When the Icelandic volcano Eyjafjallajökull erupted in 2010, so did social media traffic. In the biggest disruption to European air traffic since WWII, a cloud of ash grounded flights across the continent. Stranded travelers rushed to social networks such as Twitter and Facebook in search of help, and KLM jumped right in.
Using the same social platforms, KLM was able to "respond more quickly to customer enquiries, re-direct them to other means of travel, and protect the KLM brand image," explains Viktor van der Wijk, Director of Digital Marketing at Air France KLM. It was this quick-to-respond moment that prompted Peter Hartman, CEO of KLM Royal Dutch Airlines, to declare social media the centre of KLM's customer service efforts. The goal was clear: cut resolution time to one day with an initial response time within an hour of a social media post.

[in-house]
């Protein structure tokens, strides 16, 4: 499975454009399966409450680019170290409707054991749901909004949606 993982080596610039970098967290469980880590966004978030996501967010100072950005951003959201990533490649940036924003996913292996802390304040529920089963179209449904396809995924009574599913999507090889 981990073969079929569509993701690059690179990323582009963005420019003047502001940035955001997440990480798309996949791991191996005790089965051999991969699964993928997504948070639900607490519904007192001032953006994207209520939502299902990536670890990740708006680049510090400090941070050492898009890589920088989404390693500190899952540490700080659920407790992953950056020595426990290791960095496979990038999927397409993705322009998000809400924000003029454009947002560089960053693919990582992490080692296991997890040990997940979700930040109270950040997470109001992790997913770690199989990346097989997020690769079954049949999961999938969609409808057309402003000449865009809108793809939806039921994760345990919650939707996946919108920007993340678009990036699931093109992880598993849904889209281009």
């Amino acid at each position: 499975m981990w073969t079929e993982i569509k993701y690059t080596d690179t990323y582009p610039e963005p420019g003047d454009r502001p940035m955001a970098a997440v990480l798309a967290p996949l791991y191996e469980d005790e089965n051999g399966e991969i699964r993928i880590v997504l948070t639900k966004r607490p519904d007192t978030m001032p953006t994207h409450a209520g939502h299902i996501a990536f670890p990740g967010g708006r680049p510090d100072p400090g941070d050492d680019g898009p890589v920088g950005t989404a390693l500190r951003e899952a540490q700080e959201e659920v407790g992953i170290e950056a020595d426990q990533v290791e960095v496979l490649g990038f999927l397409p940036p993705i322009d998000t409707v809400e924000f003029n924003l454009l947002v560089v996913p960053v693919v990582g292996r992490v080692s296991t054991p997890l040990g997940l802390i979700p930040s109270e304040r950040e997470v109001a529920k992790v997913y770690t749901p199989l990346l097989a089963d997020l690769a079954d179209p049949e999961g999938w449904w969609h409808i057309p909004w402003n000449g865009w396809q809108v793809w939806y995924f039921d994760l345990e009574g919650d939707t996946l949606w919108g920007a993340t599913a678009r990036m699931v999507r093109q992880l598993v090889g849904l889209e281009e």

Today, KLM has surpassed Hartman's initial vision, defining new job roles, reorganizing marketing and service functions to support social media, and launching a Social Media Hub to handle all incoming requests.
With Salesforce technologies at the heart of their operation, KLM transformed into a socially connected business that can intelligently and efficiently collect and track all social conversations, measure brand sentiment on the Web, and achieve their goal of one-hour response/24-hour resolution time. And, they introduced the first social media-driven flight schedule, which led to loyal, positive ambassadors for the airline.
"Now we can identify their experience at check-in, in the lounge, or when they're collecting their bags. Any problems in any of these areas, and we are straight on the case via social media. That's the power of the Service Cloud," says van der Wijk. The next time a giant cloud envelops the skies, KLM has a few clouds of its own to combat the storm.